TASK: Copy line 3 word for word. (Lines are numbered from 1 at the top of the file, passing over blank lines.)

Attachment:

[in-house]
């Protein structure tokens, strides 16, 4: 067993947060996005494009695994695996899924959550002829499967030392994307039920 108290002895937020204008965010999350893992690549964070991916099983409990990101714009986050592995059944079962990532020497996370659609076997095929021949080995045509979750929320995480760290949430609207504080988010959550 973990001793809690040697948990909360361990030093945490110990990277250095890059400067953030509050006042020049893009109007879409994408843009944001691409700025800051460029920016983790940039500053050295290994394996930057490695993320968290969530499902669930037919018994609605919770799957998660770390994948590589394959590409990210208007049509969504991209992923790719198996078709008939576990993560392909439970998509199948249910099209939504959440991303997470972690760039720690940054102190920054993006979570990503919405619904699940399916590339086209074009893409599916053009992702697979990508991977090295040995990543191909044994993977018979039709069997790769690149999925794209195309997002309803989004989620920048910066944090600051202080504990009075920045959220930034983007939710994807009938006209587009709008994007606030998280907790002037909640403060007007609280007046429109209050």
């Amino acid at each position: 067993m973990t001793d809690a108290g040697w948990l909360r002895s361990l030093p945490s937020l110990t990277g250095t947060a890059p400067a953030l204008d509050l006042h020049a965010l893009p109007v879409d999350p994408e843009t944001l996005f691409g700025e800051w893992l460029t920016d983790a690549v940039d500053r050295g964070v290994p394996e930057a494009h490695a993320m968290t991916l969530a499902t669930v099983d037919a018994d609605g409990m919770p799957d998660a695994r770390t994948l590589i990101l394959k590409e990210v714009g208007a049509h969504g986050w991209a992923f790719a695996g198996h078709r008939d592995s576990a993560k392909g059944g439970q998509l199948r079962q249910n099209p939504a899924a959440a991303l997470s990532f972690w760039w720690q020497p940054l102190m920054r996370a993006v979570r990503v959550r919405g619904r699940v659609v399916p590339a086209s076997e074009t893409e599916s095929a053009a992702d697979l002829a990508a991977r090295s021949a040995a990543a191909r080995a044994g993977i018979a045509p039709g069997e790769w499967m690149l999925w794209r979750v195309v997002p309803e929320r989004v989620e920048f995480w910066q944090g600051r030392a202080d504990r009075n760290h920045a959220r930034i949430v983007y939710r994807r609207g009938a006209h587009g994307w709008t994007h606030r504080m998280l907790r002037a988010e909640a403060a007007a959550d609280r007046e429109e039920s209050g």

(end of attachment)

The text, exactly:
């Amino acid at each position: 067993m973990t001793d809690a108290g040697w948990l909360r002895s361990l030093p945490s937020l110990t990277g250095t947060a890059p400067a953030l204008d509050l006042h020049a965010l893009p109007v879409d999350p994408e843009t944001l996005f691409g700025e800051w893992l460029t920016d983790a690549v940039d500053r050295g964070v290994p394996e930057a494009h490695a993320m968290t991916l969530a499902t669930v099983d037919a018994d609605g409990m919770p799957d998660a695994r770390t994948l590589i990101l394959k590409e990210v714009g208007a049509h969504g986050w991209a992923f790719a695996g198996h078709r008939d592995s576990a993560k392909g059944g439970q998509l199948r079962q249910n099209p939504a899924a959440a991303l997470s990532f972690w760039w720690q020497p940054l102190m920054r996370a993006v979570r990503v959550r919405g619904r699940v659609v399916p590339a086209s076997e074009t893409e599916s095929a053009a992702d697979l002829a990508a991977r090295s021949a040995a990543a191909r080995a044994g993977i018979a045509p039709g069997e790769w499967m690149l999925w794209r979750v195309v997002p309803e929320r989004v989620e920048f995480w910066q944090g600051r030392a202080d504990r009075n760290h920045a959220r930034i949430v983007y939710r994807r609207g009938a006209h587009g994307w709008t994007h606030r504080m998280l907790r002037a988010e909640a403060a007007a959550d609280r007046e429109e039920s209050g």